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Sulfiredoxin inhibitor induces preferential death of cancer cells through reactive oxygen species-mediated mitochondrial damage
- Sulfiredoxin inhibitor induces preferential death of cancer cells through reactive oxygen species-mediated mitochondrial damage
- Kim, Hojin; Lee, Gong-Rak; Kim, Jiwon; Baek, Jin Young; Jo, You Jin; Hong, Seong-Eun; Kim, Sung Hoon; Lee, Jiae; Lee, Hye In; Park, Song-Kyu; Kim, Hwan Mook; Lee, Hwa Jeong; Chang, Tong-Shin; Rhee, Sue Goo; Lee, Ju-Seog; Jeong, Woojin
- Ewha Authors
- 이화정; 정우진; 창동신
- SCOPUS Author ID
- 이화정; 정우진; 창동신
- Issue Date
- Journal Title
- FREE RADICAL BIOLOGY AND MEDICINE
- 0891-5849; 1873-4596
- vol. 91, pp. 264 - 274
- Sulfiredoxin; Cancer; Reactive oxygen species; Apoptosis; Mitochondrial damage
- ELSEVIER SCIENCE INC
- SCI; SCIE; SCOPUS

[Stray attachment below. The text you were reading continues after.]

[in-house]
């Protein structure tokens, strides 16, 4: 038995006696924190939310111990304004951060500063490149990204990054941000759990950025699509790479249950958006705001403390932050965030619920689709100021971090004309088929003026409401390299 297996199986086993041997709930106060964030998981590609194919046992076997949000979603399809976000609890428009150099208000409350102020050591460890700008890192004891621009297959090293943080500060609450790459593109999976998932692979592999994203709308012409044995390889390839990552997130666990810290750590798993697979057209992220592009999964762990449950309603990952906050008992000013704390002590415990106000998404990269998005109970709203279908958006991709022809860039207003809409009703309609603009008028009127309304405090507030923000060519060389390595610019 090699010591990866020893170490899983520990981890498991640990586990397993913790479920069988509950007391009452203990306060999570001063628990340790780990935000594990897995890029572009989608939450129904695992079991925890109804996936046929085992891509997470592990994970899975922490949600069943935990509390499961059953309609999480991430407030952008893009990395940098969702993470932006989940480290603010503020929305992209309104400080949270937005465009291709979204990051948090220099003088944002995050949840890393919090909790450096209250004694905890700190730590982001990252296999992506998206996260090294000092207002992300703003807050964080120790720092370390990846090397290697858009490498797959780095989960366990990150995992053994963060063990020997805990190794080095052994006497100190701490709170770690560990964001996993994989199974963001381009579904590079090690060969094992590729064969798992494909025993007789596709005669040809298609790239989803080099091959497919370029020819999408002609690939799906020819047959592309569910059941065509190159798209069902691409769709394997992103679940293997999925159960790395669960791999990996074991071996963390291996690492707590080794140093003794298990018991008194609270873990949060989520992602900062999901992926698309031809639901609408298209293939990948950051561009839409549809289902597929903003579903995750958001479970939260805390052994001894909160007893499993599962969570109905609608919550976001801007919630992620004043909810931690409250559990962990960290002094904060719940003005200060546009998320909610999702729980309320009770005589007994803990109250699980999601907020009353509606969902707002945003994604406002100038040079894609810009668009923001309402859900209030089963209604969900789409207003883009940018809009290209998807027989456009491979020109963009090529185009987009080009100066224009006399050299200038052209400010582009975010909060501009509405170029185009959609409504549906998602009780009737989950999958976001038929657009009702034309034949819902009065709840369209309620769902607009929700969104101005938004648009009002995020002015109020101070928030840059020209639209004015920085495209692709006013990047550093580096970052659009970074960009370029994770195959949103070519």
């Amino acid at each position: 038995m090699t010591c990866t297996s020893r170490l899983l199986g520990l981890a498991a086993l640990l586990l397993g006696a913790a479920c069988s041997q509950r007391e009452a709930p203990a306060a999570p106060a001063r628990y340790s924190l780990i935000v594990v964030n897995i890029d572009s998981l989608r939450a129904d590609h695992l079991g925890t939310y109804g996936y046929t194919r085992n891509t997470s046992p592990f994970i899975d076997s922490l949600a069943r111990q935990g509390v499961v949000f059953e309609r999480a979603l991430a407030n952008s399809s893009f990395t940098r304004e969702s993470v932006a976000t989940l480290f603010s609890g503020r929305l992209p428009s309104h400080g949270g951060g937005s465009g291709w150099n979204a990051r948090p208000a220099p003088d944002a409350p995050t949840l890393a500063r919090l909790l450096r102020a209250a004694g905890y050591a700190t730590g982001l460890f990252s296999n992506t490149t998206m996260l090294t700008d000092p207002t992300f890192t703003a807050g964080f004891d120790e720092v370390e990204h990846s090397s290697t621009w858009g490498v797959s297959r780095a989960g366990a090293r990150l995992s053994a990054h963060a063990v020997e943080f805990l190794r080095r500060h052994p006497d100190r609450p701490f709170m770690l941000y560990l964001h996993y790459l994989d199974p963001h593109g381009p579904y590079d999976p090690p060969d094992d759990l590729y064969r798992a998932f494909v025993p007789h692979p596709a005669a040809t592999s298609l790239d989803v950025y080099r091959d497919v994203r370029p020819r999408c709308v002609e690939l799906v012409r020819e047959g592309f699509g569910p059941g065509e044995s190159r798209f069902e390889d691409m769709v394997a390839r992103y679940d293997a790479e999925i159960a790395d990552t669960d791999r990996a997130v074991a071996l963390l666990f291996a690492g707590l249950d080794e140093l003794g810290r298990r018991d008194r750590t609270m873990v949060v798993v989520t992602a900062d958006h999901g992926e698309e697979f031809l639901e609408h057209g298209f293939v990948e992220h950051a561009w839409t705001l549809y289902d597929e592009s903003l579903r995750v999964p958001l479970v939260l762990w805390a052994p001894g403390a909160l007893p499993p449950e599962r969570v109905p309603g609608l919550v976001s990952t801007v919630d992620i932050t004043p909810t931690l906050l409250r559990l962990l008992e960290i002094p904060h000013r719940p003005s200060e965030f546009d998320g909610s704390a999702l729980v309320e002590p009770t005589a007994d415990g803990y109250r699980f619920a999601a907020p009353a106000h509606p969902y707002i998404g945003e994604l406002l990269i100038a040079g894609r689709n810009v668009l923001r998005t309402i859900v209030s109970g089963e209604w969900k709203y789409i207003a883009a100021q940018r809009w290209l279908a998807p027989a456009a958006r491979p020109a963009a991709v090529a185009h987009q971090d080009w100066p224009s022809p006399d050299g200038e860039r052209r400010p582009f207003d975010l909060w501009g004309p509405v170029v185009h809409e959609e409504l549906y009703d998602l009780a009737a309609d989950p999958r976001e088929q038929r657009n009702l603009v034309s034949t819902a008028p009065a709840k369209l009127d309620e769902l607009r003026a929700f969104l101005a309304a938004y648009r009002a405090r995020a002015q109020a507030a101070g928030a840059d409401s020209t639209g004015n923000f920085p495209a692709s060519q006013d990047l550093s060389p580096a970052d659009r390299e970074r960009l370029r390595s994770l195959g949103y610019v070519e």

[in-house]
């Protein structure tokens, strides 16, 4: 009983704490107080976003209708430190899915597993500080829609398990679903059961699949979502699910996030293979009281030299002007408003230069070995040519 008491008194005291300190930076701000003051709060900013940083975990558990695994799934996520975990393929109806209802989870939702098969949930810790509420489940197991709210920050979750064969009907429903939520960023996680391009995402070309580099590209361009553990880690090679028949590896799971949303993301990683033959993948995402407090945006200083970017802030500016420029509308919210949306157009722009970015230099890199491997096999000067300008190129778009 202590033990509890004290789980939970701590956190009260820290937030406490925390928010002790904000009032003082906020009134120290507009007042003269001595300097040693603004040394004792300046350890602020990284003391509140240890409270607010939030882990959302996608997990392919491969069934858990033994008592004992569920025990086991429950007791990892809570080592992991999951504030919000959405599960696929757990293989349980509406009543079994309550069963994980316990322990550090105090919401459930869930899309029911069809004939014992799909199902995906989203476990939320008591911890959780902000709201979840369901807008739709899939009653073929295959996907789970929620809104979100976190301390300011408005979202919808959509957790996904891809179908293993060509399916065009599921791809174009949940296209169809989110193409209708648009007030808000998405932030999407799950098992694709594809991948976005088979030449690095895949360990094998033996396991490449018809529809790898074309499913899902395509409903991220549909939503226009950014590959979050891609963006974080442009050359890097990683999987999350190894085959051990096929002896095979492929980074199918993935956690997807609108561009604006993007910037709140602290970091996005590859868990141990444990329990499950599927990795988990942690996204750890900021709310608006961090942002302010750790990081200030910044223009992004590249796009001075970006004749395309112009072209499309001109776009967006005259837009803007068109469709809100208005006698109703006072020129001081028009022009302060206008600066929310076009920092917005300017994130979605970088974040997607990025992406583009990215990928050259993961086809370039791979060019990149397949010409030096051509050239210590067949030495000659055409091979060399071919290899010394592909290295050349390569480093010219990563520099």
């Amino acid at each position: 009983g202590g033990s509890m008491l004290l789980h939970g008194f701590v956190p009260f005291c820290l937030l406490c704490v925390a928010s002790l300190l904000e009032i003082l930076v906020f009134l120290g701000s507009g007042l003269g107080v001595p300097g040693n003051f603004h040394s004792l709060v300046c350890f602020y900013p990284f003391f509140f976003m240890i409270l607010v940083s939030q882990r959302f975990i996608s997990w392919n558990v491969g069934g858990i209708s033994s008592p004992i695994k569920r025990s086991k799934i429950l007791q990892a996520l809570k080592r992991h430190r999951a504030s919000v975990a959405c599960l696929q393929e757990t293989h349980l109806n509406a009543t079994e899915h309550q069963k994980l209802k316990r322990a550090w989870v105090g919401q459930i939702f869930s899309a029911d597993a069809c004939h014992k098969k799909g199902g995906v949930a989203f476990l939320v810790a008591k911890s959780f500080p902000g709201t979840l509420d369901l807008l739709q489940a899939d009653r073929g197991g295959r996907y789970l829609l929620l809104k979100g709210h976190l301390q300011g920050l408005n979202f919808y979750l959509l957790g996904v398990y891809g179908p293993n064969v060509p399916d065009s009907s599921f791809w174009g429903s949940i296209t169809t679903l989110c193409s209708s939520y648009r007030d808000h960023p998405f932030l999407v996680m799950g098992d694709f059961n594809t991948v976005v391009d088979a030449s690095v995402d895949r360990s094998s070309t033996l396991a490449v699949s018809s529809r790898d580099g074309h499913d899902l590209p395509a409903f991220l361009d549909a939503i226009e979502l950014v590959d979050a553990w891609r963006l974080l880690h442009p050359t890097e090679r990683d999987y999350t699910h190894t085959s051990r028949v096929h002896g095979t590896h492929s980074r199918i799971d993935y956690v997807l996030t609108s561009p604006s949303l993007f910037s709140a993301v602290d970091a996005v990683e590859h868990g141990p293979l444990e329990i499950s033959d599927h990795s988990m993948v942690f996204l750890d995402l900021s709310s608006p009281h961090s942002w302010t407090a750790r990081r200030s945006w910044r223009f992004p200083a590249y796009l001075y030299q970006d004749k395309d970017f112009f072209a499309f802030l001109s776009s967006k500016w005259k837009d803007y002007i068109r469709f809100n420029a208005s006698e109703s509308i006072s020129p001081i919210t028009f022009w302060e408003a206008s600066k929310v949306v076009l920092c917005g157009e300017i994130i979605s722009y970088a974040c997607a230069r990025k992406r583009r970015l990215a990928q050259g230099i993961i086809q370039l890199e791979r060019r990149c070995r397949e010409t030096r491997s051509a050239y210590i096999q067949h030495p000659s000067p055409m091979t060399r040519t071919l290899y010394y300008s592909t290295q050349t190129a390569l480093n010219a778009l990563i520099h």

- Recent studies have shown that many types of cancer cells have increased levels of reactive oxygen species (ROS) and enhance antioxidant capacity as an adaptation to intrinsic oxidative stress, suggesting that cancer cells are more vulnerable to oxidative insults and are more dependent on antioxidant systems compared with normal cells. Thus, disruption of redox homeostasis caused by a decline in antioxidant capacity may provide a method for the selective death of cancer cells. Here we show that ROS-mediated selective death of tumor cells can be caused by inhibiting sulfiredoxin (Srx), which reduces hyperoxidized peroxiredoxins, leading to their reactivation. Srx inhibitor increased the accumulation of sulfuric peroxiredoxins and ROS, which led to oxidative mitochondrial damage and caspase activation, resulting in the death of A549 human lung adenocarcinoma cells. Srx depletion also inhibited the growth of A549 cells like Srx inhibition, and the cytotoxic effects of Srx inhibitor were considerably reversed by Srx overexpression or antioxidants such as N-acetyl cysteine and butylated hydroxyanisol. Moreover, Srx inhibitor rendered tumorigenic ovarian cells more susceptible to ROS-mediated death compared with nontumorigenic cells and significantly suppressed the growth of A549 xenografts without acute toxicity. Our results suggest that Srx might serve as a novel therapeutic target for cancer treatment based on ROSmediated cell death. (C) 2015 Elsevier Inc. All rights reserved.
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